BUILDING INDIA’S FIRST INTERNATIONAL PIPELINE – Pvt Energy Co Likely to Head Consortium to Build Pipeline

Co, to be appointed by Oct, will get majority stake and remaining will be divided equally between existing partners
A private energy firm is likely to be appointed by October as the head of the consortium to build India’s first international pipeline that will bring natural gas from Turkmenistan, traversing 1,800 km via Afghanistan and Pakistan.After several rounds of negotiations, the four countries have resolved most concerns and plan to begin the bidding process in a month to select the leader of the consortium that would build, own and operate the pipeline, a source with knowledge of the negotiations said. The project has been delayed for several years in the absence of head of the consortium. It would take four years to build the pipeline after the consortium leader is selected, he said.

India may have to pay $9-10 (about ` . 558-620) per unit for gas landing at its border, which includes the transport cost and $5.5 per unit Turkmenistan is seeking for gas from its fields, the source said. India’s domestic gas price, which follows a formula linked to international prices and revised every six months, is about half that level, while the international spot price of liquefied natural gas is about $7 per unit.

A consortium of the four coun tries represented by their respec tive state-run energy firms is al ready in place. The lead, a private firm, will get a majority stake in the consortium with the remain ing stake equally divided be tween the existing partners, the source said, adding that the lead er can further dilute its stake in favour of financial investors.

The project, estimated to cost $7.6 billion in 2008, requires a pri vate lead because of massive capi tal requirement and the expertise to build and operate transnation al pipelines, which the existing consortium partners lack.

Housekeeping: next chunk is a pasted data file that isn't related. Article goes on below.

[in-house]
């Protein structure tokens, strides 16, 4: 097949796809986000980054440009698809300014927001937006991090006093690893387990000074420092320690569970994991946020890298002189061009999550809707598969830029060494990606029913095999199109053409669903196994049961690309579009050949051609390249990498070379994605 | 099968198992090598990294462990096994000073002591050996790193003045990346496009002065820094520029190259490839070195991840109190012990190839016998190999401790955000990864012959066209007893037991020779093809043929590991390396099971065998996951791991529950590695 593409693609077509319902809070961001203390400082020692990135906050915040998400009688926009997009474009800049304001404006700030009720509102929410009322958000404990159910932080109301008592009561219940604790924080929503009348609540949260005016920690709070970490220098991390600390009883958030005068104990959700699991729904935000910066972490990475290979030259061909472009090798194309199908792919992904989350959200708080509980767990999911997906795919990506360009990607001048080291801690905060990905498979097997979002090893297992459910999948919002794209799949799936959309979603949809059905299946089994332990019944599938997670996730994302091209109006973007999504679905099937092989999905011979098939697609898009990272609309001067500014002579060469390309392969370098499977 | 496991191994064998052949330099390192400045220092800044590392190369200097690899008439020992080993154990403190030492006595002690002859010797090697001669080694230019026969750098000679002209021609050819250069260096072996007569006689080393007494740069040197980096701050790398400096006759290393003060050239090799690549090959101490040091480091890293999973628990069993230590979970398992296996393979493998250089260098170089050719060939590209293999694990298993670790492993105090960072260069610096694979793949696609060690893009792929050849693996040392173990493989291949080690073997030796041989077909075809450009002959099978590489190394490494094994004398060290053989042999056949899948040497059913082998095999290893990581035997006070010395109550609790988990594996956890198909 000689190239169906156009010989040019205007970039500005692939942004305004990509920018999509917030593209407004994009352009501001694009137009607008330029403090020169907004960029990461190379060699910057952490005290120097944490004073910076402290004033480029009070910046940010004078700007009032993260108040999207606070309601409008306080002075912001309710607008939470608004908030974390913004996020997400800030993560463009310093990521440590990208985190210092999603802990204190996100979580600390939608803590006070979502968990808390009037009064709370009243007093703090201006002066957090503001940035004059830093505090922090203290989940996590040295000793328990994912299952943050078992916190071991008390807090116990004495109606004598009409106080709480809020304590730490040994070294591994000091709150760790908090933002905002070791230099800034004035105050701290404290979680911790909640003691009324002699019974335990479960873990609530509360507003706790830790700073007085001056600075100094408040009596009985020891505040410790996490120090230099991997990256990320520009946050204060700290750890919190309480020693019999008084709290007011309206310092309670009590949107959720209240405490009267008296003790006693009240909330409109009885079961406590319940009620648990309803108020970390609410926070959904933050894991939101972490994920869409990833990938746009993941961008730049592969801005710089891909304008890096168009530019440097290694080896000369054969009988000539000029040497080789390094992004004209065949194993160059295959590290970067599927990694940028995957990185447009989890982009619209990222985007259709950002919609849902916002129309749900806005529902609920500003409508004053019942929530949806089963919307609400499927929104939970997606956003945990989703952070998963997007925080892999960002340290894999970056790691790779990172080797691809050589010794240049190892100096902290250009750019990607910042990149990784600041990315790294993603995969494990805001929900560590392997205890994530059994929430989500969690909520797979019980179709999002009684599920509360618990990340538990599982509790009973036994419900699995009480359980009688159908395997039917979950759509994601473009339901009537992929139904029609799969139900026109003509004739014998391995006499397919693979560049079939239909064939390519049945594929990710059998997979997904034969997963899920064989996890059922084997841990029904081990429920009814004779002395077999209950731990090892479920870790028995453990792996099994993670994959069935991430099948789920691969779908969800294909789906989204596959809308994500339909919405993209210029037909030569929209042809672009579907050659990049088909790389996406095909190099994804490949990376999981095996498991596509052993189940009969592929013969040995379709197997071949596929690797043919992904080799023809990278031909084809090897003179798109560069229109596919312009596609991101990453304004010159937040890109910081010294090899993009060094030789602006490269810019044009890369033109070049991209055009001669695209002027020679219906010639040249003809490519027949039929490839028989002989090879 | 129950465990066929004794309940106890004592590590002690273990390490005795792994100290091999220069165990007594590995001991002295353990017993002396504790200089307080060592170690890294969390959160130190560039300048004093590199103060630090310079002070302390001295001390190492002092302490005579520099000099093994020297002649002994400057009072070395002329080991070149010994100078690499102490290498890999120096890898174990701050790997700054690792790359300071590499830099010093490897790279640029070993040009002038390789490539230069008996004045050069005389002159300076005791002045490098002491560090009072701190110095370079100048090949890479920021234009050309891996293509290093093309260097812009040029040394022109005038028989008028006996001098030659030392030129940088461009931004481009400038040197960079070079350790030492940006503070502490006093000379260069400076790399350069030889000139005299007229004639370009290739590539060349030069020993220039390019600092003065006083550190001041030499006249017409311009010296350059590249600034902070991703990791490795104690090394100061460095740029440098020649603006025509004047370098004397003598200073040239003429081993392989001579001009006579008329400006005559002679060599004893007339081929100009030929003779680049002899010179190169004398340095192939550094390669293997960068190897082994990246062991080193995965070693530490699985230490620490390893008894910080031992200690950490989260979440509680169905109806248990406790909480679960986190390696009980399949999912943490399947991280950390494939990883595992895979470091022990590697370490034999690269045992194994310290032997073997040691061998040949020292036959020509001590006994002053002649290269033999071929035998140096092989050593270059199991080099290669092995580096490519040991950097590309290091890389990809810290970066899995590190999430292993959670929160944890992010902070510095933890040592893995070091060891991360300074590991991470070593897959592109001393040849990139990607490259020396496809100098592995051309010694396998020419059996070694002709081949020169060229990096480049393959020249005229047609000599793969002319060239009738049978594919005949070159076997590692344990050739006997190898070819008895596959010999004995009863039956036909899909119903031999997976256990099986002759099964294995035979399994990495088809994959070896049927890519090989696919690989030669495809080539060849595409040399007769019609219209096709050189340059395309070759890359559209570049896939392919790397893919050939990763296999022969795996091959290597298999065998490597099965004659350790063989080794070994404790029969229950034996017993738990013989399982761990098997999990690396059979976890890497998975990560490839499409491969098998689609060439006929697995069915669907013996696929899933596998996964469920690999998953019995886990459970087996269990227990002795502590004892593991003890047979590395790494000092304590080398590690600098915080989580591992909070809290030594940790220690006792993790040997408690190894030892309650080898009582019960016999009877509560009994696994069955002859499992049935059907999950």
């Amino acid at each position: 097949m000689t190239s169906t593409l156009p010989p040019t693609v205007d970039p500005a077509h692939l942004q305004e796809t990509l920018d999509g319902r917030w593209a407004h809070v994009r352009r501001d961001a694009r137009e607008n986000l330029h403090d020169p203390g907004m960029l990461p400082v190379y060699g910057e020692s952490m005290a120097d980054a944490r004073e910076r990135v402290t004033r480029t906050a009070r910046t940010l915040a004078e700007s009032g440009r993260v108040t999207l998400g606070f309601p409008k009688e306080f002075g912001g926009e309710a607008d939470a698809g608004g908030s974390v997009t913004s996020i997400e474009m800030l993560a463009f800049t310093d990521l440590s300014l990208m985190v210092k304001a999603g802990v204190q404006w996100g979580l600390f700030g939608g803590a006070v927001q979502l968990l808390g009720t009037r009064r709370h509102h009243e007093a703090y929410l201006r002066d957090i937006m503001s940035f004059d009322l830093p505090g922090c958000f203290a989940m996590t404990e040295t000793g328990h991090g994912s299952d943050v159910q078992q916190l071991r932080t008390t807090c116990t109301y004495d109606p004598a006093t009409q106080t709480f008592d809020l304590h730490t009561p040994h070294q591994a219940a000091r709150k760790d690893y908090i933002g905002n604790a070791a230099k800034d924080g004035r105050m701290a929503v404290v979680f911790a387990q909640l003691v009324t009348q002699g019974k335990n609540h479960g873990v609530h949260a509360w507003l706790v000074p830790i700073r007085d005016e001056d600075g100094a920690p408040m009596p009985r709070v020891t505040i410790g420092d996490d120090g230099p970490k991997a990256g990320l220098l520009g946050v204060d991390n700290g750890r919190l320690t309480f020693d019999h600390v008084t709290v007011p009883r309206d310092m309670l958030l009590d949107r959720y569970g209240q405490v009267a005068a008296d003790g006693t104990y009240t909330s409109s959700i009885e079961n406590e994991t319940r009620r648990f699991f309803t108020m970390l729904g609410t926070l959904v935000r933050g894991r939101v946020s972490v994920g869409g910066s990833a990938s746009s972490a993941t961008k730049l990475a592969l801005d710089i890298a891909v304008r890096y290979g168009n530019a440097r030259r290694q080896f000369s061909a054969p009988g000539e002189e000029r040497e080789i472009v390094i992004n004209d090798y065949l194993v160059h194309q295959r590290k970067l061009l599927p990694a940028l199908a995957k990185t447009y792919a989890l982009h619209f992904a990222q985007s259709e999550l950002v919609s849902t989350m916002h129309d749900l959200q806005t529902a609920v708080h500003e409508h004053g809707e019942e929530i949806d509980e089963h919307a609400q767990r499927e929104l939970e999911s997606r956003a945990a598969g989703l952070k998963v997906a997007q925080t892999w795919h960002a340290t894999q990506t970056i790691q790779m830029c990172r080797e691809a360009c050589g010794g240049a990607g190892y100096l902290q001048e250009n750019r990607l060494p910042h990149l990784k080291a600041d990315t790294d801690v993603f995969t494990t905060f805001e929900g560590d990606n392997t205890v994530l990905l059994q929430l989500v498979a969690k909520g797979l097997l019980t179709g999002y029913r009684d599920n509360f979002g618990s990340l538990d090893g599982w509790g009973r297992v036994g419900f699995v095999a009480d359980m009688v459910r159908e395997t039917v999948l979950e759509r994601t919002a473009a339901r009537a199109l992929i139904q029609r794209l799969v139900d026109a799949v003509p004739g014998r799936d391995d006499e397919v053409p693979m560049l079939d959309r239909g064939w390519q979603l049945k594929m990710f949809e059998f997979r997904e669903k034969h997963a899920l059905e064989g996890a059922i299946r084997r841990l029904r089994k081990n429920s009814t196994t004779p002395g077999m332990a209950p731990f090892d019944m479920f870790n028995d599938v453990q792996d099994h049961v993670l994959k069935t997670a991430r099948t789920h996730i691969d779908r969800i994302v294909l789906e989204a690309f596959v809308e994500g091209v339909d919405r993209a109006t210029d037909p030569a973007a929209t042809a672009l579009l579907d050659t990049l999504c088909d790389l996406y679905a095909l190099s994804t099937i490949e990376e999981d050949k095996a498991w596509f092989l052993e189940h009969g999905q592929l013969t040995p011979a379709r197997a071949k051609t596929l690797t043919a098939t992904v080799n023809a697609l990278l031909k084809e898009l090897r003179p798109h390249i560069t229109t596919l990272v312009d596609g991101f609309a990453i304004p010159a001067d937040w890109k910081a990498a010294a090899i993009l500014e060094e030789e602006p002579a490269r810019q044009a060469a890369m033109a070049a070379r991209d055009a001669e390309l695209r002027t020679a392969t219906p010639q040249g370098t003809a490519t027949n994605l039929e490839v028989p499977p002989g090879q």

French multinational Total SA seems to have found favour with Turkmenistan, the source said adding that the other three coun tries in the game would not like to have the contract awarded unilaterally to any party but would want all interested play ers, including Russian and Chi nese energy firms, to bid for it.

Turkmenistan, which has the world’s sixth largest gas reserve has heavily depended on China and Russia all these years for gas export, and a successful pipeline to India can reduce this depend ence and diversify the energy export basket for the landlocked nation.

Earlier, American firms Chevron and ExxonMobil had expressed keen interest in laying the pipeline but seem to have lost interest after Turkmenistan refused to offer equity stake in its gas fields citing local laws. Potential consortium leaders have wanted a commitment from Turkmenistan over control on the country’s fields, whose output would flow through the pipeline.

Turkmenistan now seems eager to offer Total a participation in its gas fields without changing its laws, the source said.

Another key concern for private operators is the security of the pipeline. Assurances on this have come from Afghanistan and Pakistan, where the risk to the project is high due to the dominance of militias in the path of the pipeline, but a consortium leader might insist on more specific security terms before signing a deal, the source said.

The pipeline aims to export 33 billion cubic meters of natural gas per year. India is expected to get 38 million cubic meters per day, helpful for a country that has several gas-fired power plants lying idle or unutilised.

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